Hugo Deployments with Bitbucket Pipelines

Table of contents

These past days, I had been making a double desksurfing at Redradix to getting to know the DevOps role and trying to explain what a UI developer does, and it was very satisfying.

Desksurfing is the name of the practice in which one or multiple people are added to an external corporation during 2 or 3 days with the objective in mind to collaborate in its processes and learn about how people work, using different technologies or methodologies, making the ideas exchange easier and flowing through professionals, creating a rich experience for both sides. It is something similar to industrial spying, but regulated and profitable for both parties and without risking the life.

So, as a visitor, I was trying to understand the tasks this professional develops, professional about I did not know so much, and I learned a lot. Some of them I will forget soon because I do not do it at my normal day, but some other tasks I applied to my normal workflow and my projects, such as cotinuous integration and cotinuous deployment (CI/CD).

The problem

To develop this blog we use HUGO for so many reasons, some of them are: high performance, easy multi-language, writing post using markdown… But at the same time it is a dependency because we have to build the website when we finish an article, and we want to publish it due to Hugo generates static files, so the articles does not come from a CMS nor a database. The process is just executing a command on a terminal, but after that we have to upload the files generated manually by sftp to our server, and this is a problem.

The solution

Task automation.

So during the desksurfing I learned a little about CI/CD using Github Actions and Bitbucket’s Pipelines. So I reinforced the theory building my own CI/CD because it was such a great opportunity to avoid making mistakes when doing manually the process.

Deploy with Bitbucket

At your repository on Bitbucket there is a menu item on the side menu called ‘Deployments’. There, you could write your own pipelines to deploy or whatever task you want to automatize. It is very easy because you could choose one of the default tasks written at the configurator or write your own steps using different integrations.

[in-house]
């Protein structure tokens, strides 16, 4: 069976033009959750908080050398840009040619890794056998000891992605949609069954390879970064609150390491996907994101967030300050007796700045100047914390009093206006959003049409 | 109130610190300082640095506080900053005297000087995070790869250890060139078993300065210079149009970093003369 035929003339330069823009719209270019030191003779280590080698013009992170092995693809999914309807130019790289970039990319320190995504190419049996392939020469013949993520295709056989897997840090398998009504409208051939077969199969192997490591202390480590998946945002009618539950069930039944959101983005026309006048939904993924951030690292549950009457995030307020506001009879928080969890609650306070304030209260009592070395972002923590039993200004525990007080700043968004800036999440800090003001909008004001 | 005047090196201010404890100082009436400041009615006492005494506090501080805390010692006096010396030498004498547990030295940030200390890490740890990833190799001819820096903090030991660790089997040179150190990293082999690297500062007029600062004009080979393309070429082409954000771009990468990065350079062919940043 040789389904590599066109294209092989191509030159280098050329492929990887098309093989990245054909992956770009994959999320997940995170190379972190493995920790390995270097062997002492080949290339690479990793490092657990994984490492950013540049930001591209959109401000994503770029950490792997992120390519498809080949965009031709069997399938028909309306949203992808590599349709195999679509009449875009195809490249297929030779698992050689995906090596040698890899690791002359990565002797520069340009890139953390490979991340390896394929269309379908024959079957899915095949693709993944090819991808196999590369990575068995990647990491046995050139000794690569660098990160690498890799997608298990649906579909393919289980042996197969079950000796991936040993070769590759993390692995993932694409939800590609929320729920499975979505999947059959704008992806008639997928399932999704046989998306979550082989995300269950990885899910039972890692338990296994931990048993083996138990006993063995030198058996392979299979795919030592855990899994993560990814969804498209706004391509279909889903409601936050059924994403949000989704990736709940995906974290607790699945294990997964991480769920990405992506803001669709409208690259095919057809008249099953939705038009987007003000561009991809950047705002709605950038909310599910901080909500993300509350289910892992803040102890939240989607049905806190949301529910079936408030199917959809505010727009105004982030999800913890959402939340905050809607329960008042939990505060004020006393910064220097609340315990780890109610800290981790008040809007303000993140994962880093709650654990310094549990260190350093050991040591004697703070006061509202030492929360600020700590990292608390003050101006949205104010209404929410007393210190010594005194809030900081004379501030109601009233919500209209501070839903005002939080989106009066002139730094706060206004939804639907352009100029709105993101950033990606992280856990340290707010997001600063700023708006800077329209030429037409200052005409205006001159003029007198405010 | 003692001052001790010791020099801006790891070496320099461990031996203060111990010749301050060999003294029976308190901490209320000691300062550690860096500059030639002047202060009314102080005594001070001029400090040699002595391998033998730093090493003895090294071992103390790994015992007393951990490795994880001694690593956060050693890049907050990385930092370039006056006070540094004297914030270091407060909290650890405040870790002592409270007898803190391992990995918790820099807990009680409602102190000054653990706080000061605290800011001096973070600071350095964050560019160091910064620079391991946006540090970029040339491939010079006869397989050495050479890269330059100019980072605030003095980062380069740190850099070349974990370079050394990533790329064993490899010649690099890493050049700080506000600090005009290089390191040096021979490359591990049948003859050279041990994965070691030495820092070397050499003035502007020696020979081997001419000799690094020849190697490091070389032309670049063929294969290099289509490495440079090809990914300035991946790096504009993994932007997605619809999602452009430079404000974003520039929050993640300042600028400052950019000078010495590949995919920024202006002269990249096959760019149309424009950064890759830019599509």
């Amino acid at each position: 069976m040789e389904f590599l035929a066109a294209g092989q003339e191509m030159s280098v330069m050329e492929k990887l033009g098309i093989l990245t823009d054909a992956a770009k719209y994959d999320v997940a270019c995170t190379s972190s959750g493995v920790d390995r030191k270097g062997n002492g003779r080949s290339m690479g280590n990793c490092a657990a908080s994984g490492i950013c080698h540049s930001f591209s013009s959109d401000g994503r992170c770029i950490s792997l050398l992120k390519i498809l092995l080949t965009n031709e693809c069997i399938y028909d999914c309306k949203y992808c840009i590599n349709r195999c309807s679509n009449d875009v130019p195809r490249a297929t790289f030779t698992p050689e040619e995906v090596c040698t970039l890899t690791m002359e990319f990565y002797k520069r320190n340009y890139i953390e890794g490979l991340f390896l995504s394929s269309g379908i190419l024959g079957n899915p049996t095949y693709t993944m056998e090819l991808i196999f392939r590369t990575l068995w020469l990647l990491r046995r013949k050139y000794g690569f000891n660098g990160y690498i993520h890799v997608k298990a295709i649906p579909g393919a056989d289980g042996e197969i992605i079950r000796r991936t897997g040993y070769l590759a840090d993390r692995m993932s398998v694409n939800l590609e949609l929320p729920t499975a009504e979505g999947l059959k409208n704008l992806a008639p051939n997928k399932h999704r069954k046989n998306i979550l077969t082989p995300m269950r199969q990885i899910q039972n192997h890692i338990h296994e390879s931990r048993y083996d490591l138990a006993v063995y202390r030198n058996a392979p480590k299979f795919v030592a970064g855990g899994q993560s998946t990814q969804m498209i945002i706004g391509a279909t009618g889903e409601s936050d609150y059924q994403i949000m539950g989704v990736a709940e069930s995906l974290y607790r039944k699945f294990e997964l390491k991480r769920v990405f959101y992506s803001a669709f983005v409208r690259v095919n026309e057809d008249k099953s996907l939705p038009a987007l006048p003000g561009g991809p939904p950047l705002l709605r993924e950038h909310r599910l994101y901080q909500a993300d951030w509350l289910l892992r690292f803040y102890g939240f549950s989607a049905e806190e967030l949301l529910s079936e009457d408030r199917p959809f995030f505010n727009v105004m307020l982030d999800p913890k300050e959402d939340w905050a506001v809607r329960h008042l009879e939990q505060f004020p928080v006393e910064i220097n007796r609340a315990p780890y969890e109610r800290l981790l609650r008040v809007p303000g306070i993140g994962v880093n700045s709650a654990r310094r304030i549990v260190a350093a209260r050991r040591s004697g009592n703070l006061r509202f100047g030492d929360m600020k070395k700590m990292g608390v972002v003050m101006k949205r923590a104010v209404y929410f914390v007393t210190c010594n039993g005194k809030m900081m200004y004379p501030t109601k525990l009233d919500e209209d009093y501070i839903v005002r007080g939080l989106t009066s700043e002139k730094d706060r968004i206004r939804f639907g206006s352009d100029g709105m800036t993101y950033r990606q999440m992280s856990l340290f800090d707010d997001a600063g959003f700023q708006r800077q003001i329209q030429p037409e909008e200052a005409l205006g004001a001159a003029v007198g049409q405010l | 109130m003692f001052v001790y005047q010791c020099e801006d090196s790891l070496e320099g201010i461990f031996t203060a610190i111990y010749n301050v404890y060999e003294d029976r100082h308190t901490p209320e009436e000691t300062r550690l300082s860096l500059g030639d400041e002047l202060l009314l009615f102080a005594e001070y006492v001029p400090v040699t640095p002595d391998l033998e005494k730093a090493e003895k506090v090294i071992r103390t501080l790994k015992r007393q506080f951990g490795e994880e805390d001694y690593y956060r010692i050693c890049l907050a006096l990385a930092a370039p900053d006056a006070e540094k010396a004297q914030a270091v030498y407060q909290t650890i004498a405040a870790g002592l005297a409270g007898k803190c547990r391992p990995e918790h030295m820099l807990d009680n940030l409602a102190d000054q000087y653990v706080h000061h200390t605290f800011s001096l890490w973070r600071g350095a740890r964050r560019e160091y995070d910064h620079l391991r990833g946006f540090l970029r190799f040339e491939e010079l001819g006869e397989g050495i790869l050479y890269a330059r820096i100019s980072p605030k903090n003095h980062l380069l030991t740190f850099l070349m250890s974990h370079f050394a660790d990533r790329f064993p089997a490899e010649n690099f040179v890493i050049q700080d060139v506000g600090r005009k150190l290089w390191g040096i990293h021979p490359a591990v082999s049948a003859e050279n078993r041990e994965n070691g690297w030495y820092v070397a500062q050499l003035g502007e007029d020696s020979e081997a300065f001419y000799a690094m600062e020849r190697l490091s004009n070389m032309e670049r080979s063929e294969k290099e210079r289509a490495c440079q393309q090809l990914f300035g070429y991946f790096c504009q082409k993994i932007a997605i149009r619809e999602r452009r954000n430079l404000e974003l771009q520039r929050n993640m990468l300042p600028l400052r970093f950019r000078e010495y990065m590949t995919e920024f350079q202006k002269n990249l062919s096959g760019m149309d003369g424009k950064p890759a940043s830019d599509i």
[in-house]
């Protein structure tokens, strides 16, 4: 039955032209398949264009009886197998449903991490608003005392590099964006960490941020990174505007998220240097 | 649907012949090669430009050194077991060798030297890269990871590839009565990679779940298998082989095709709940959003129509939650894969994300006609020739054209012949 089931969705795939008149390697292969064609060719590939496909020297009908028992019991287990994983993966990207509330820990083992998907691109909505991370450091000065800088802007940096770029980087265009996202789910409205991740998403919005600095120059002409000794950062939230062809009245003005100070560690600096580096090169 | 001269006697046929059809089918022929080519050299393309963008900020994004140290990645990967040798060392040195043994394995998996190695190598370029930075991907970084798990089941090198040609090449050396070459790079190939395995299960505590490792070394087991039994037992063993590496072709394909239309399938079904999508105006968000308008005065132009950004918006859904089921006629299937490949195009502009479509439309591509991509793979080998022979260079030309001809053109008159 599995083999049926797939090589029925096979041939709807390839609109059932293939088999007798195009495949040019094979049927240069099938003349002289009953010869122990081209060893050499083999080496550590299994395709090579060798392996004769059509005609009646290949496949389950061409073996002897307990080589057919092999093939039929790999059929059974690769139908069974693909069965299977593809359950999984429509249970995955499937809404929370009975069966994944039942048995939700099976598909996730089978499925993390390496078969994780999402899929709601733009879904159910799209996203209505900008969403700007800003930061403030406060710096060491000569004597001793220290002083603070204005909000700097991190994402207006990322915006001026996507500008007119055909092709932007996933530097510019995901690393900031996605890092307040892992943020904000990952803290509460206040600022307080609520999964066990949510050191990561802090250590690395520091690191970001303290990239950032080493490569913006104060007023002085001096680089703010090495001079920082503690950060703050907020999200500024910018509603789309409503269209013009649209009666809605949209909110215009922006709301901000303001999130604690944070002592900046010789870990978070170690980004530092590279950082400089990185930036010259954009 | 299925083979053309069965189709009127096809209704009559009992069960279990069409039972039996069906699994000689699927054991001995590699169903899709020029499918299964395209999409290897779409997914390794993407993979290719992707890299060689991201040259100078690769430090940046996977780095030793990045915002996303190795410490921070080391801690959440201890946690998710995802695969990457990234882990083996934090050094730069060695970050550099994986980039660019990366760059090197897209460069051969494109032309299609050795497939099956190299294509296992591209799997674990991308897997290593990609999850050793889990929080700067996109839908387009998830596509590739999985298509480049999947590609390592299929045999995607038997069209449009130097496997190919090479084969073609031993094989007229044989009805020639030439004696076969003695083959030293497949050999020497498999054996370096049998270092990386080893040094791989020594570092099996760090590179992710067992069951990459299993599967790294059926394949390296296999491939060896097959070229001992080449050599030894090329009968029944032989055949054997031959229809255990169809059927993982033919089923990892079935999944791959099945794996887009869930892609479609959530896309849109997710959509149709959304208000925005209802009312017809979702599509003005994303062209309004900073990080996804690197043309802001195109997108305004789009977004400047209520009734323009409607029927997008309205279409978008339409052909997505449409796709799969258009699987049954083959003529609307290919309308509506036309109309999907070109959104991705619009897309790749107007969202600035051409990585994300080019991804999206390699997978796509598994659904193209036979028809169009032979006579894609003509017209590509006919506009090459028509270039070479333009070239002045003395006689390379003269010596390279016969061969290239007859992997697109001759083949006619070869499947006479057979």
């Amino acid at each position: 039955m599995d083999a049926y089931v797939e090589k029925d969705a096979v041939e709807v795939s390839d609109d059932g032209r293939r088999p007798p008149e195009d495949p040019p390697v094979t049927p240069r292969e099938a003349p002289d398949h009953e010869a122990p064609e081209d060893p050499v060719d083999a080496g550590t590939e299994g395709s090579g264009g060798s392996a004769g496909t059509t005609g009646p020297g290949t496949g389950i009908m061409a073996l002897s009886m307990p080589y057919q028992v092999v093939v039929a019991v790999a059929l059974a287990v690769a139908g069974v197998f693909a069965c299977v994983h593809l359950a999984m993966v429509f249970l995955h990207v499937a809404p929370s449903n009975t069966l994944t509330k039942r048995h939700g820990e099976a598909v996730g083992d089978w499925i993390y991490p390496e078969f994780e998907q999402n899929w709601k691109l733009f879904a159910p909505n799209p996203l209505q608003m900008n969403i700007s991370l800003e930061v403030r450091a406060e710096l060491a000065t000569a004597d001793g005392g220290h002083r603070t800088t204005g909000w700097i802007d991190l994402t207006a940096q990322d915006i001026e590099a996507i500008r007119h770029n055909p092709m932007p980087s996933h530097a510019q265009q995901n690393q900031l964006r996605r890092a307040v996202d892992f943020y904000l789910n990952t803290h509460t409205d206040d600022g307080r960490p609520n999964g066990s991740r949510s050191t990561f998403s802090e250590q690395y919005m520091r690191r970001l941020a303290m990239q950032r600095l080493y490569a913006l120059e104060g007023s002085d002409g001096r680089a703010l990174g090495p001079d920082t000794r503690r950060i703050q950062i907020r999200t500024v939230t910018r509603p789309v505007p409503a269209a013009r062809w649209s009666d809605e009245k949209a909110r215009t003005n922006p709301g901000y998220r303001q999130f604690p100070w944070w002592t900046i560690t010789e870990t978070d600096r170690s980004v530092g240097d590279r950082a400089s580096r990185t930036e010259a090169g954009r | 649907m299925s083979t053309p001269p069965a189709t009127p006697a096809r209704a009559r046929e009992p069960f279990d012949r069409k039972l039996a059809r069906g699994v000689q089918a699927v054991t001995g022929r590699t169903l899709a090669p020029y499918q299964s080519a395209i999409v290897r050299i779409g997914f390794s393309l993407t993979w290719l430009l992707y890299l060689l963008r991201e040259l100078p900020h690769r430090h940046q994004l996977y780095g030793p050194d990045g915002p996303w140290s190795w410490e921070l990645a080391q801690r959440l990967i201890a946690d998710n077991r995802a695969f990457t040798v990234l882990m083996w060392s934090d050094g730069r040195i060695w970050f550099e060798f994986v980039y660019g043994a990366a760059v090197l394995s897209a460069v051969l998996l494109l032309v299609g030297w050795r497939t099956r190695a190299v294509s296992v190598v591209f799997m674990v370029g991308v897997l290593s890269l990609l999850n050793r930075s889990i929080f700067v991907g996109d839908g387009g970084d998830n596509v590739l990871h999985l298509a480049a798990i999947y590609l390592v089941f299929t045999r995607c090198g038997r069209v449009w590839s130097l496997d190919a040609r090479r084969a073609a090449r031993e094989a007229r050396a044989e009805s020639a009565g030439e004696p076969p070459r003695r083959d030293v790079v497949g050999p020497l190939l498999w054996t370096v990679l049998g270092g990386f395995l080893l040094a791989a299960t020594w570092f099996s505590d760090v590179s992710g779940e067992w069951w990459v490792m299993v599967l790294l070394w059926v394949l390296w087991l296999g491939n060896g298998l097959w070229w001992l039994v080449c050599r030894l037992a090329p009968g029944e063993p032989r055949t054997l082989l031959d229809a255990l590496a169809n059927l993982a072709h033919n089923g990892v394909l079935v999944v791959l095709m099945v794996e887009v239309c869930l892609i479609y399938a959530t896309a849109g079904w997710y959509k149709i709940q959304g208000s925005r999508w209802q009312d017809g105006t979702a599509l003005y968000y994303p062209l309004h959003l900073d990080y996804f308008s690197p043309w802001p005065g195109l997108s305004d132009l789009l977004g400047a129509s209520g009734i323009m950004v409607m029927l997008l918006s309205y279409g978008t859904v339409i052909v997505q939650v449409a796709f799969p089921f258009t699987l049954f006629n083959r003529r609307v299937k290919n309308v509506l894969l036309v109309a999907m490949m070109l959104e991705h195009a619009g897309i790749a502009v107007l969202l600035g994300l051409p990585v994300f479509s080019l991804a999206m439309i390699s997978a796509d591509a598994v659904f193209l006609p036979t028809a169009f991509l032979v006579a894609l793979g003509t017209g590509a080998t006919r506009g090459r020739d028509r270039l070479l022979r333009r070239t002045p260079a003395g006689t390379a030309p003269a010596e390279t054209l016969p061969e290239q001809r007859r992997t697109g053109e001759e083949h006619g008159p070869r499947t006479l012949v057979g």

Deploy after pushing to the repository

In our case, after pushing to master branch, we wanted to execute a two-step process: (1) run hugo command to build the blog and (2) upload the public folder to the server.

The code below is very self-explanatory and easy to read, but if you have any doubt feel free to comment at the bottom of the article or send to us an email to

image: atlassian/default-image:3

      - step:
          name: Build Hugo
            - apt-get update -y && apt-get install wget
            - apt-get -y install git
            - wget
            - dpkg -i hugo*.deb
            - hugo --minify
            - public/es/**
            - public/en/**
      - step:
          name: Deploy artifacts
          deployment: production
            - pipe: atlassian/sftp-deploy:0.5.8
                USER: $USER
                SERVER: $SERVER
                REMOTE_PATH: '/'
                PASSWORD: $PASSWORD
                LOCAL_PATH: 'public/es/**'
            - pipe: atlassian/sftp-deploy:0.5.8
                USER: $USER
                SERVER: $SERVER
                REMOTE_PATH: '/'
                PASSWORD: $PASSWORD
                LOCAL_PATH: 'public/en'


Sharing your work with other professionals is an incredible way to improve your level. Generating a debate through the free idea’s exchange, being open to other points of view and asking yourself about how you work and why you take one or another decision, is, by force, earn a learning. This is the reason why initiatives like desksurfing are so awesome. No matter if you are the host or the visitor or how much about a discipline you currently know, you are going to learn for sure. Sometimes the learning is not technical but related to task organization, prioritization, time management or a new.

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